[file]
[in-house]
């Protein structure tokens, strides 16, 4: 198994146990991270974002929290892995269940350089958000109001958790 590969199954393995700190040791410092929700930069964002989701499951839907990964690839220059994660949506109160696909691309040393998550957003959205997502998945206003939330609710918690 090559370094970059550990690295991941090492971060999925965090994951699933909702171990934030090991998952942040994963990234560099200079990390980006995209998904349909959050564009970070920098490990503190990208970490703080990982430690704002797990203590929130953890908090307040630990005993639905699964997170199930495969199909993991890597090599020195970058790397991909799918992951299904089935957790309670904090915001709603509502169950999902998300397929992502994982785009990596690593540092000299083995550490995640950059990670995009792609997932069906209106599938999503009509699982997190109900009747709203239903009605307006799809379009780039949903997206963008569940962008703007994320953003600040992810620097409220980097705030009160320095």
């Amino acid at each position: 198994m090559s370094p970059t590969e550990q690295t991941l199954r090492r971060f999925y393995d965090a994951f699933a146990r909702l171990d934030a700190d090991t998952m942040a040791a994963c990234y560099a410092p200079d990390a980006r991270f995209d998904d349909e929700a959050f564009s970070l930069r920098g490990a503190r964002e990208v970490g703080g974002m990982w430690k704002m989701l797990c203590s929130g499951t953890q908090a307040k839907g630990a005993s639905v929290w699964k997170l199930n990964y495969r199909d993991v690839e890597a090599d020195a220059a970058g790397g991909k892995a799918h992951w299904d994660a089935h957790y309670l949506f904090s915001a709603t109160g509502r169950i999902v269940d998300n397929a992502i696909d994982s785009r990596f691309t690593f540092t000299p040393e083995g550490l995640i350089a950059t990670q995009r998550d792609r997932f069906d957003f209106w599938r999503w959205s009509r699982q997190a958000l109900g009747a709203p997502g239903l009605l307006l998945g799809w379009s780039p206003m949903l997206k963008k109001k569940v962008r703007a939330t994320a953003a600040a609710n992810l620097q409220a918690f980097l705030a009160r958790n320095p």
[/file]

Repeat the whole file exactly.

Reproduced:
[in-house]
């Protein structure tokens, strides 16, 4: 198994146990991270974002929290892995269940350089958000109001958790 590969199954393995700190040791410092929700930069964002989701499951839907990964690839220059994660949506109160696909691309040393998550957003959205997502998945206003939330609710918690 090559370094970059550990690295991941090492971060999925965090994951699933909702171990934030090991998952942040994963990234560099200079990390980006995209998904349909959050564009970070920098490990503190990208970490703080990982430690704002797990203590929130953890908090307040630990005993639905699964997170199930495969199909993991890597090599020195970058790397991909799918992951299904089935957790309670904090915001709603509502169950999902998300397929992502994982785009990596690593540092000299083995550490995640950059990670995009792609997932069906209106599938999503009509699982997190109900009747709203239903009605307006799809379009780039949903997206963008569940962008703007994320953003600040992810620097409220980097705030009160320095």
């Amino acid at each position: 198994m090559s370094p970059t590969e550990q690295t991941l199954r090492r971060f999925y393995d965090a994951f699933a146990r909702l171990d934030a700190d090991t998952m942040a040791a994963c990234y560099a410092p200079d990390a980006r991270f995209d998904d349909e929700a959050f564009s970070l930069r920098g490990a503190r964002e990208v970490g703080g974002m990982w430690k704002m989701l797990c203590s929130g499951t953890q908090a307040k839907g630990a005993s639905v929290w699964k997170l199930n990964y495969r199909d993991v690839e890597a090599d020195a220059a970058g790397g991909k892995a799918h992951w299904d994660a089935h957790y309670l949506f904090s915001a709603t109160g509502r169950i999902v269940d998300n397929a992502i696909d994982s785009r990596f691309t690593f540092t000299p040393e083995g550490l995640i350089a950059t990670q995009r998550d792609r997932f069906d957003f209106w599938r999503w959205s009509r699982q997190a958000l109900g009747a709203p997502g239903l009605l307006l998945g799809w379009s780039p206003m949903l997206k963008k109001k569940v962008r703007a939330t994320a953003a600040a609710n992810l620097q409220a918690f980097l705030a009160r958790n320095p």